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  • Comparing dabigatran vs warfarin in patients with atrial fibrillation undergoing catheter ablation: inconclusiveness of the results concerning thromboembolic complications and major bleedings
    Andrea Messori

    In the interpretation of clinical trials or meta-analyses that show no significant difference between the two comparators, one controversial issue is the need to differentiate between "no proof of difference" (inconclusive result) and "proof of no difference" (or demonstrated non- inferiority). For this purpose, trial-sequential analysis (TSA) is considered to be an appropriate statistical tool (1-4).

    In the met...

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  • Dabigatran in the setting of catheter ablation of atrial fibrillation - The Road Ahead
    Aref A. Bin Abdulhak

    To The Editor:

    We read with interest the study by Providencia et al. which demonstrated that dabigatran had a similar efficacy and safety profile as warfarin in the setting of catheter ablation (CA) of atrial fibrillation (AF) (1). These findings concur with two other meta-analyses on the same topic (including one from our group) which have been recently published (2,3). All the published meta-analyses on this...

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  • Re:Preoperative Beta-blockade: Unanswered Questions
    Sonia Bouri

    Metoprolol Dosing

    We thank Dr Cohn for pointing out that our description[1] of the POISE dosage described only the first dose. The general maintenance dose was 200 mg extended release once a day (equivalent to 50 mg immediate release three times a day). If systolic pressure dropped below 100 mmHg, or heart rate below 50 bpm, beta-blockade was paused and later restarted at 100 mg od.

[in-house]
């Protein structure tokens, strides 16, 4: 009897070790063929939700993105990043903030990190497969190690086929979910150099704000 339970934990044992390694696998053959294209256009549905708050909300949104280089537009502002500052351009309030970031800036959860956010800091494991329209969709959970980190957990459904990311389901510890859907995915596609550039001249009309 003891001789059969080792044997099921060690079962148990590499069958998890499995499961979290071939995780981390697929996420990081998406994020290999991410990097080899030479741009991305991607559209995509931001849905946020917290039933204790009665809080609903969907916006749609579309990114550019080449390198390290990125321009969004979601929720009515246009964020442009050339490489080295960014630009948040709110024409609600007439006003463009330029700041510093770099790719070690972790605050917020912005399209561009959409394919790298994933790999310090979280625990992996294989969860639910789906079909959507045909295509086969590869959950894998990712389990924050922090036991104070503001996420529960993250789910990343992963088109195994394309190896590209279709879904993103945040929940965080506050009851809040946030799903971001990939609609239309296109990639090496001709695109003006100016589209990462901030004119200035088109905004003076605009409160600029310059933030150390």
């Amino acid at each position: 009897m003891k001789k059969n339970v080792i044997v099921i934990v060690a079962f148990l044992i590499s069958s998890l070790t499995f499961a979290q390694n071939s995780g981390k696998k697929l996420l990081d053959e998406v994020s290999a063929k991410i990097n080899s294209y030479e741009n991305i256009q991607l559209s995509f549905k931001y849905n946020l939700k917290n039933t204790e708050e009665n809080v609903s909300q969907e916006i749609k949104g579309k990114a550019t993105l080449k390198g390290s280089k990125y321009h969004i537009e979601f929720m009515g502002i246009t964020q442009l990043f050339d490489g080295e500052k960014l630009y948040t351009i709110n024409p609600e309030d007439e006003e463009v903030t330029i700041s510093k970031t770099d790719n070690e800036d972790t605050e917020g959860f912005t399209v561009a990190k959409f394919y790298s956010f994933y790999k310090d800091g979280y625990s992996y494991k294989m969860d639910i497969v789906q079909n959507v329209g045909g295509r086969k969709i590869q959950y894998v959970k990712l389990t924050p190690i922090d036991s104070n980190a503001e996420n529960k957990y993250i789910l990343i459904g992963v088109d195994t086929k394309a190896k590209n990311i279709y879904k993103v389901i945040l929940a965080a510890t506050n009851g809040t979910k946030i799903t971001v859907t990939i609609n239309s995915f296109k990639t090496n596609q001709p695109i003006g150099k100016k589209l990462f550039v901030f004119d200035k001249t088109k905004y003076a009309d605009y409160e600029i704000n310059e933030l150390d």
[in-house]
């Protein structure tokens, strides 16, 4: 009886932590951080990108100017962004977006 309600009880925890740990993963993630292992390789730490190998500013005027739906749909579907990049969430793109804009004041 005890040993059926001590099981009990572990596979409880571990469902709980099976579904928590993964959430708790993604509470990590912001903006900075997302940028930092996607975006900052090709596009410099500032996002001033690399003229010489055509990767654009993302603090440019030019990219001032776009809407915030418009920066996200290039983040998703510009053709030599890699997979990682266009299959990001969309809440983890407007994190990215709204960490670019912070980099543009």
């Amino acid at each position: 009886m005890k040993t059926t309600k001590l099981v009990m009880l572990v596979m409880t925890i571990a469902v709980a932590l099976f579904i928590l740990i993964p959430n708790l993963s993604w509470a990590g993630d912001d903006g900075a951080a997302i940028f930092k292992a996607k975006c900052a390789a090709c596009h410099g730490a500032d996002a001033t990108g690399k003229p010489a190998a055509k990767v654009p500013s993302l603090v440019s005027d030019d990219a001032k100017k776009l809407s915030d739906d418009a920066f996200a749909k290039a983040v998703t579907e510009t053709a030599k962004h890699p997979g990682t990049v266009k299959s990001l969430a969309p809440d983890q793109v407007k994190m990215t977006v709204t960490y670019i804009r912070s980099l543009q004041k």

Moreover, as Dr C...

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  • Beta-blocakde to prevent perioperative death in non-cardiac surgery: a trial-sequential analysis
    Andrea Messori

    In non-cardiac surgery, the role of beta-blocakde to prevent perioperative death is extremely controversial. While it is now agreed that the results from the DECREASE family of trials cannot be trusted (1), the evidence from the remaining 9 "secure" trials is somewhat difficult to interpret. The recent meta-analysis by Bouri et al. (1) has concluded that, according to these 9 trials, beta-blockade significantly increases...

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  • Five minutes for better cardiac risk stratification
    Giovambattista Scarfone

    Dear Dr. Kotheca,

    after reading with great interest your paper I started to perform the Five-minute heart rate variability test to all patients in my daily cardiology practice. I'm using for spectral analysis of HRV a PC-ECG Workstation manufactured by Contec Medical Systems.

    I'm stimulated from the results of ARM-CAD study to use the Five- minute heart rate variability test as a new clinical tool t...